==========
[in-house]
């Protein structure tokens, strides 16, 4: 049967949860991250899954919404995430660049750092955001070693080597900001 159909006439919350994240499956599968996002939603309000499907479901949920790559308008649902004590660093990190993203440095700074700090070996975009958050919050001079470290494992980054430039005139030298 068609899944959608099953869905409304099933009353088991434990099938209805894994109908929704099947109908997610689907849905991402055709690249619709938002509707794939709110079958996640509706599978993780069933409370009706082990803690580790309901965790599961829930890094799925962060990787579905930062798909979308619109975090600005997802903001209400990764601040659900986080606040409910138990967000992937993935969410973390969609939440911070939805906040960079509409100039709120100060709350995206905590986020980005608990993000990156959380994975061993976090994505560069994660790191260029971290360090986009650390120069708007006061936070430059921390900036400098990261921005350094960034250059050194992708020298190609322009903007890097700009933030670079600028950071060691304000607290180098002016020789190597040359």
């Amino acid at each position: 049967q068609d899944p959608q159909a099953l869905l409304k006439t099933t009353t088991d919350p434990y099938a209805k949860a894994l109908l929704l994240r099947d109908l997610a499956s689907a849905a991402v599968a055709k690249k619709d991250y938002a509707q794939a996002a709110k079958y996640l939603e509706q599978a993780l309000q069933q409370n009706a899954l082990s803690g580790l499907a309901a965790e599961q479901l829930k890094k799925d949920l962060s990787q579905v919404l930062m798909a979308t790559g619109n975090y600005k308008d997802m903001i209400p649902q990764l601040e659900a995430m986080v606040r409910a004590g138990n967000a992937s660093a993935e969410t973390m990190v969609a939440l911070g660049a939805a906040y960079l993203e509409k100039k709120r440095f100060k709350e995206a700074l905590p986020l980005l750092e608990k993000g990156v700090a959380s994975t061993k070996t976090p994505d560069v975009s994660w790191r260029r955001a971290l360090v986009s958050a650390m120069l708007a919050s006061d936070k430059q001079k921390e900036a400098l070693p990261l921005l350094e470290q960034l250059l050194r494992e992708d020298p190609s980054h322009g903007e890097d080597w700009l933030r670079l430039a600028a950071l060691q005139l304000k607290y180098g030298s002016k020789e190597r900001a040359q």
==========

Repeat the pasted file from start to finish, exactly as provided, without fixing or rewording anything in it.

[in-house]
């Protein structure tokens, strides 16, 4: 049967949860991250899954919404995430660049750092955001070693080597900001 159909006439919350994240499956599968996002939603309000499907479901949920790559308008649902004590660093990190993203440095700074700090070996975009958050919050001079470290494992980054430039005139030298 068609899944959608099953869905409304099933009353088991434990099938209805894994109908929704099947109908997610689907849905991402055709690249619709938002509707794939709110079958996640509706599978993780069933409370009706082990803690580790309901965790599961829930890094799925962060990787579905930062798909979308619109975090600005997802903001209400990764601040659900986080606040409910138990967000992937993935969410973390969609939440911070939805906040960079509409100039709120100060709350995206905590986020980005608990993000990156959380994975061993976090994505560069994660790191260029971290360090986009650390120069708007006061936070430059921390900036400098990261921005350094960034250059050194992708020298190609322009903007890097700009933030670079600028950071060691304000607290180098002016020789190597040359």
């Amino acid at each position: 049967q068609d899944p959608q159909a099953l869905l409304k006439t099933t009353t088991d919350p434990y099938a209805k949860a894994l109908l929704l994240r099947d109908l997610a499956s689907a849905a991402v599968a055709k690249k619709d991250y938002a509707q794939a996002a709110k079958y996640l939603e509706q599978a993780l309000q069933q409370n009706a899954l082990s803690g580790l499907a309901a965790e599961q479901l829930k890094k799925d949920l962060s990787q579905v919404l930062m798909a979308t790559g619109n975090y600005k308008d997802m903001i209400p649902q990764l601040e659900a995430m986080v606040r409910a004590g138990n967000a992937s660093a993935e969410t973390m990190v969609a939440l911070g660049a939805a906040y960079l993203e509409k100039k709120r440095f100060k709350e995206a700074l905590p986020l980005l750092e608990k993000g990156v700090a959380s994975t061993k070996t976090p994505d560069v975009s994660w790191r260029r955001a971290l360090v986009s958050a650390m120069l708007a919050s006061d936070k430059q001079k921390e900036a400098l070693p990261l921005l350094e470290q960034l250059l050194r494992e992708d020298p190609s980054h322009g903007e890097d080597w700009l933030r670079l430039a600028a950071l060691q005139l304000k607290y180098g030298s002016k020789e190597r900001a040359q």